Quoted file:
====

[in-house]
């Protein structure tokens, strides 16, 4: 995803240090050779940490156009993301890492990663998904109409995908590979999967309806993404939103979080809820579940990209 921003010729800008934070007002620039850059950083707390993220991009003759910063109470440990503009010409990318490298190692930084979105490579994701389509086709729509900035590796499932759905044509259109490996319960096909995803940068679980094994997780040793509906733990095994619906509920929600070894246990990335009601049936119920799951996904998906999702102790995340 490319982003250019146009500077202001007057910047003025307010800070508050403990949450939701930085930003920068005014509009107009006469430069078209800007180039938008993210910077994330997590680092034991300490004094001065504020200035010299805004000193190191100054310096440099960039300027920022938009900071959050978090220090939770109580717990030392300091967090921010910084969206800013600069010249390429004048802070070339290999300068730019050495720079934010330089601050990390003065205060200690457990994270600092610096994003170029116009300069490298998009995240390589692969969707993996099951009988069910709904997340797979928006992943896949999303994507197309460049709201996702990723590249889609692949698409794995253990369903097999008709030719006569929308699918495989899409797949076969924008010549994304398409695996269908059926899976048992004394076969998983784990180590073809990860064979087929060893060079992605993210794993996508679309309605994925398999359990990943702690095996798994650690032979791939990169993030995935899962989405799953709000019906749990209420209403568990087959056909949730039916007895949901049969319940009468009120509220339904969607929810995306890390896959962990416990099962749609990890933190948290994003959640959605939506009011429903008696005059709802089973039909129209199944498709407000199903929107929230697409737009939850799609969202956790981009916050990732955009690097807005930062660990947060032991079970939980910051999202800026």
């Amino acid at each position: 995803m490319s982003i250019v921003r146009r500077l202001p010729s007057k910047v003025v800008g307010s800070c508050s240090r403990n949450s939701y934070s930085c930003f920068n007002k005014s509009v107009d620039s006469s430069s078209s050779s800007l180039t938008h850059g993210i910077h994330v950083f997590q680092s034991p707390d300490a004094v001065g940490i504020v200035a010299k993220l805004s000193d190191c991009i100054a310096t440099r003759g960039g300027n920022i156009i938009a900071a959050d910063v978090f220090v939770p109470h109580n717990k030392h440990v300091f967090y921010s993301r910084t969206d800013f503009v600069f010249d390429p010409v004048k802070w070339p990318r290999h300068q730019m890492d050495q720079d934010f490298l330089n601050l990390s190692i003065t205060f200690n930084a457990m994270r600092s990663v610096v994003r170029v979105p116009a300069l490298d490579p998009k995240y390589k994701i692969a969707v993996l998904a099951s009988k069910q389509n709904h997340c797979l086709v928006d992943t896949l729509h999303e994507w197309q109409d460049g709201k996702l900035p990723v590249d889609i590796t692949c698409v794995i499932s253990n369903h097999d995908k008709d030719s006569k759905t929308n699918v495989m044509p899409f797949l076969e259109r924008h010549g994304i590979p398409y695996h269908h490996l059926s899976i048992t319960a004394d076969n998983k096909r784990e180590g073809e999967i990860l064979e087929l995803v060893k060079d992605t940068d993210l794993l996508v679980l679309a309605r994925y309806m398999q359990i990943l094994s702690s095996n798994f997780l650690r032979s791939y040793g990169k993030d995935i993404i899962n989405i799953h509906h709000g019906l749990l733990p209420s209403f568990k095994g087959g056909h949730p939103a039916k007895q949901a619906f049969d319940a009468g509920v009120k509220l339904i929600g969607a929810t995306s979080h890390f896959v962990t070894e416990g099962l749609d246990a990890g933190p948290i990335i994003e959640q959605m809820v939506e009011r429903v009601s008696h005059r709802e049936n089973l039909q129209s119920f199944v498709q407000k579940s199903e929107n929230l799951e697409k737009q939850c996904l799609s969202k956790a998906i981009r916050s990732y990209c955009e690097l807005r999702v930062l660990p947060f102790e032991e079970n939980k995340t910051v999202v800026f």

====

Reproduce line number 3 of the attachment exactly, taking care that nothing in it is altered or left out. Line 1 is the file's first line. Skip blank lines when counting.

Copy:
């Amino acid at each position: 995803m490319s982003i250019v921003r146009r500077l202001p010729s007057k910047v003025v800008g307010s800070c508050s240090r403990n949450s939701y934070s930085c930003f920068n007002k005014s509009v107009d620039s006469s430069s078209s050779s800007l180039t938008h850059g993210i910077h994330v950083f997590q680092s034991p707390d300490a004094v001065g940490i504020v200035a010299k993220l805004s000193d190191c991009i100054a310096t440099r003759g960039g300027n920022i156009i938009a900071a959050d910063v978090f220090v939770p109470h109580n717990k030392h440990v300091f967090y921010s993301r910084t969206d800013f503009v600069f010249d390429p010409v004048k802070w070339p990318r290999h300068q730019m890492d050495q720079d934010f490298l330089n601050l990390s190692i003065t205060f200690n930084a457990m994270r600092s990663v610096v994003r170029v979105p116009a300069l490298d490579p998009k995240y390589k994701i692969a969707v993996l998904a099951s009988k069910q389509n709904h997340c797979l086709v928006d992943t896949l729509h999303e994507w197309q109409d460049g709201k996702l900035p990723v590249d889609i590796t692949c698409v794995i499932s253990n369903h097999d995908k008709d030719s006569k759905t929308n699918v495989m044509p899409f797949l076969e259109r924008h010549g994304i590979p398409y695996h269908h490996l059926s899976i048992t319960a004394d076969n998983k096909r784990e180590g073809e999967i990860l064979e087929l995803v060893k060079d992605t940068d993210l794993l996508v679980l679309a309605r994925y309806m398999q359990i990943l094994s702690s095996n798994f997780l650690r032979s791939y040793g990169k993030d995935i993404i899962n989405i799953h509906h709000g019906l749990l733990p209420s209403f568990k095994g087959g056909h949730p939103a039916k007895q949901a619906f049969d319940a009468g509920v009120k509220l339904i929600g969607a929810t995306s979080h890390f896959v962990t070894e416990g099962l749609d246990a990890g933190p948290i990335i994003e959640q959605m809820v939506e009011r429903v009601s008696h005059r709802e049936n089973l039909q129209s119920f199944v498709q407000k579940s199903e929107n929230l799951e697409k737009q939850c996904l799609s969202k956790a998906i981009r916050s990732y990209c955009e690097l807005r999702v930062l660990p947060f102790e032991e079970n939980k995340t910051v999202v800026f």